The trees are alive with the sound of … buzzing?

Honeybees are out in force on the blossoms of Goat Willow (Salix caprea) down at Ash Green Meadows. Willow is a useful nectar source for bees early in the season before leaf burst, which is just getting underway with Poplar and Hawthorn now coming into leaf.

Most trees are monoecious (both male and female). However willow species are dioecious, meaning the whole tree is either female or male, just like holly and yew. The male catkins are a distinctive fluffy grey like cats paws, which ripen yellow with pollen, as in the photo.


Ash (Fraxinus excelsior) is another dioecious tree which has an interesting non-binary habit. Sometimes it is polygamo-dioecious, with a few male flowers or branches on a female tree or vice versa. A little confusing just to keep everyone on our toes.

Senior Ranger Stuart

About blackwatervalleycountryside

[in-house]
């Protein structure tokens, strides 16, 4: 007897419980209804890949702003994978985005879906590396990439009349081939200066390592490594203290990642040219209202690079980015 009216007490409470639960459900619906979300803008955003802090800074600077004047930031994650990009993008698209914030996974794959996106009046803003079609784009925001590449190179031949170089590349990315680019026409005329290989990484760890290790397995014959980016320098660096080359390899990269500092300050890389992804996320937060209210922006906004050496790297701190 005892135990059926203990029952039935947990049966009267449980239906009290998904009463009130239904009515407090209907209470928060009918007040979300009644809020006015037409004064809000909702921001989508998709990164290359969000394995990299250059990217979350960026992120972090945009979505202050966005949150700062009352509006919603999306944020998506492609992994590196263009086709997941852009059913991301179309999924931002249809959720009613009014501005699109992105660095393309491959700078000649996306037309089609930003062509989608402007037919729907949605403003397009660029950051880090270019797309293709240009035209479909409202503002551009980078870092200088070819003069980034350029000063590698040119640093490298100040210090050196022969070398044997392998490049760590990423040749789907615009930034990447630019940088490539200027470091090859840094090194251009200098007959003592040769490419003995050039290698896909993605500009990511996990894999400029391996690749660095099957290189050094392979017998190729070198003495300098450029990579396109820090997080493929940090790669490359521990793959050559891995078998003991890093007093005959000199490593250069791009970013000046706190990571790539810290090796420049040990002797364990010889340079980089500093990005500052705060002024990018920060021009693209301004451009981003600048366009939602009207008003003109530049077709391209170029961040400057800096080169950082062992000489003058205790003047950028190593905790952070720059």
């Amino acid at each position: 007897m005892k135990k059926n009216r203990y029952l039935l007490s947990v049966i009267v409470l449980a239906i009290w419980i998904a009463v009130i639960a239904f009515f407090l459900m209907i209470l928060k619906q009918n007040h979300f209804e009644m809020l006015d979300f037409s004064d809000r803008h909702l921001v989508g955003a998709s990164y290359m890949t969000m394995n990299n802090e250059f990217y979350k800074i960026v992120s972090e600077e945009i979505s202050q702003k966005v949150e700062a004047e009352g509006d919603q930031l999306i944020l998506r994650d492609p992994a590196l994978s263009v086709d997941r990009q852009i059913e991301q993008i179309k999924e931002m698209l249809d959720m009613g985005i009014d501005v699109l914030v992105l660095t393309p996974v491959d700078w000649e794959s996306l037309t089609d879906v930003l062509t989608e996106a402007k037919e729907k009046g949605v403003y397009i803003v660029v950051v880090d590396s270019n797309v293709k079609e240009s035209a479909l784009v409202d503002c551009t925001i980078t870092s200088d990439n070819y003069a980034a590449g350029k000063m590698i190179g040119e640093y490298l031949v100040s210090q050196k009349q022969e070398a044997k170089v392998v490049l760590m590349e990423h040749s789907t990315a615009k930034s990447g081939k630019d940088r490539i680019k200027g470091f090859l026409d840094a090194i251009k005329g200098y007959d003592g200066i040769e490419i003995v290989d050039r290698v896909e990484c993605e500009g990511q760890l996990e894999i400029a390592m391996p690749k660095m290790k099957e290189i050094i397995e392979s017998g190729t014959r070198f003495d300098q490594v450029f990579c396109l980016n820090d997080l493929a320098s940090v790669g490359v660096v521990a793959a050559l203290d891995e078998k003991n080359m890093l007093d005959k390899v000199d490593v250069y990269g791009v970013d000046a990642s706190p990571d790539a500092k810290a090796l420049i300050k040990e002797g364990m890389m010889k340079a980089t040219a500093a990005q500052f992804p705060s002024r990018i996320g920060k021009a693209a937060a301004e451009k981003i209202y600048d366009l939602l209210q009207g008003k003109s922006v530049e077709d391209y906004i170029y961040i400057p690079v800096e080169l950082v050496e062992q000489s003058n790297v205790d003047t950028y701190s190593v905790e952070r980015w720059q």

The Blackwater Valley is located on the borders of Hampshire, Surrey and Berkshire and runs for approximately 30km from the source near Aldershot, northwards to Swallowfield. At its confluence it joins the rivers Whitewater and Loddon. The Loddon eventually flows into the River Thames near Reading. Work in the Blackwater Valley is co-ordinated by the Blackwater Valley Countryside Partnership on behalf of the local authorities that border the Valley. Despite being surrounded by urban development the Valley provides an important green corridor for local residents As well as the Blackwater Valley Site of Special Scientific Interest (SSSI) and a small part of the Basingstoke Canal SSSI, three nature reserves within the Valley catchment and many other areas have been recognised for their ecological importance. The local planning authorities covering the Valley have designated 31 other areas as ‘Wildlife Sites’.
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